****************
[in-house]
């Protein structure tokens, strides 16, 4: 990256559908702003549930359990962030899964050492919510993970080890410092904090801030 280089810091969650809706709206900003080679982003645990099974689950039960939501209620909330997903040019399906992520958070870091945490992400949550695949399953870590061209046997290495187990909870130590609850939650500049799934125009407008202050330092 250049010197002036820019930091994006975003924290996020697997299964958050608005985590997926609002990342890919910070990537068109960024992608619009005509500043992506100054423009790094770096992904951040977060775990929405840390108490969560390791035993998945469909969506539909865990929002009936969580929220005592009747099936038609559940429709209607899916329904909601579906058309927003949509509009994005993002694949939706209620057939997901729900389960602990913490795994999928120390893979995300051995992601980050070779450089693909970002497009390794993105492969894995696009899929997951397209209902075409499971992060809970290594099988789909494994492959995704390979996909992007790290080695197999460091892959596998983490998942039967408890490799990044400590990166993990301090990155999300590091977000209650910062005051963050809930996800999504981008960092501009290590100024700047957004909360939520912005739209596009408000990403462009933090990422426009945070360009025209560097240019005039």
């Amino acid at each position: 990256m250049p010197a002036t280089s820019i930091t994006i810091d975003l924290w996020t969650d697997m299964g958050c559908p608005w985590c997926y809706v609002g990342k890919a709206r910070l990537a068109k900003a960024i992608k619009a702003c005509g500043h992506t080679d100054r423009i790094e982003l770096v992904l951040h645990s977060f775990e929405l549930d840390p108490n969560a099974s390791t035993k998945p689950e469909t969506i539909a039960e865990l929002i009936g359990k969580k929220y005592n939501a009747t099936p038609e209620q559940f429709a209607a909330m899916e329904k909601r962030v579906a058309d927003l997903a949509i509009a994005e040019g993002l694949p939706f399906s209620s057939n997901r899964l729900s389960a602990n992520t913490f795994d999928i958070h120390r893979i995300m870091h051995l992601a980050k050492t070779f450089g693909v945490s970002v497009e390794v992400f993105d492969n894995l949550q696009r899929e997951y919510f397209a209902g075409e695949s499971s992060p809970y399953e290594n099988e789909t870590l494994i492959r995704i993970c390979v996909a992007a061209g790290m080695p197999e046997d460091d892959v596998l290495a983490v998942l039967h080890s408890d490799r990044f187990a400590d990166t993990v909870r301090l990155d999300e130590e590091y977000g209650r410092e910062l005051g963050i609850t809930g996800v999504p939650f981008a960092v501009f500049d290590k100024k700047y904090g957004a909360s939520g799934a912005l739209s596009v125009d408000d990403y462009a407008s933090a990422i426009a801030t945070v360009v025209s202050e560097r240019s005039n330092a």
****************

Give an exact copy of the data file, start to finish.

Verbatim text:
[in-house]
């Protein structure tokens, strides 16, 4: 990256559908702003549930359990962030899964050492919510993970080890410092904090801030 280089810091969650809706709206900003080679982003645990099974689950039960939501209620909330997903040019399906992520958070870091945490992400949550695949399953870590061209046997290495187990909870130590609850939650500049799934125009407008202050330092 250049010197002036820019930091994006975003924290996020697997299964958050608005985590997926609002990342890919910070990537068109960024992608619009005509500043992506100054423009790094770096992904951040977060775990929405840390108490969560390791035993998945469909969506539909865990929002009936969580929220005592009747099936038609559940429709209607899916329904909601579906058309927003949509509009994005993002694949939706209620057939997901729900389960602990913490795994999928120390893979995300051995992601980050070779450089693909970002497009390794993105492969894995696009899929997951397209209902075409499971992060809970290594099988789909494994492959995704390979996909992007790290080695197999460091892959596998983490998942039967408890490799990044400590990166993990301090990155999300590091977000209650910062005051963050809930996800999504981008960092501009290590100024700047957004909360939520912005739209596009408000990403462009933090990422426009945070360009025209560097240019005039």
């Amino acid at each position: 990256m250049p010197a002036t280089s820019i930091t994006i810091d975003l924290w996020t969650d697997m299964g958050c559908p608005w985590c997926y809706v609002g990342k890919a709206r910070l990537a068109k900003a960024i992608k619009a702003c005509g500043h992506t080679d100054r423009i790094e982003l770096v992904l951040h645990s977060f775990e929405l549930d840390p108490n969560a099974s390791t035993k998945p689950e469909t969506i539909a039960e865990l929002i009936g359990k969580k929220y005592n939501a009747t099936p038609e209620q559940f429709a209607a909330m899916e329904k909601r962030v579906a058309d927003l997903a949509i509009a994005e040019g993002l694949p939706f399906s209620s057939n997901r899964l729900s389960a602990n992520t913490f795994d999928i958070h120390r893979i995300m870091h051995l992601a980050k050492t070779f450089g693909v945490s970002v497009e390794v992400f993105d492969n894995l949550q696009r899929e997951y919510f397209a209902g075409e695949s499971s992060p809970y399953e290594n099988e789909t870590l494994i492959r995704i993970c390979v996909a992007a061209g790290m080695p197999e046997d460091d892959v596998l290495a983490v998942l039967h080890s408890d490799r990044f187990a400590d990166t993990v909870r301090l990155d999300e130590e590091y977000g209650r410092e910062l005051g963050i609850t809930g996800v999504p939650f981008a960092v501009f500049d290590k100024k700047y904090g957004a909360s939520g799934a912005l739209s596009v125009d408000d990403y462009a407008s933090a990422i426009a801030t945070v360009v025209s202050e560097r240019s005039n330092a």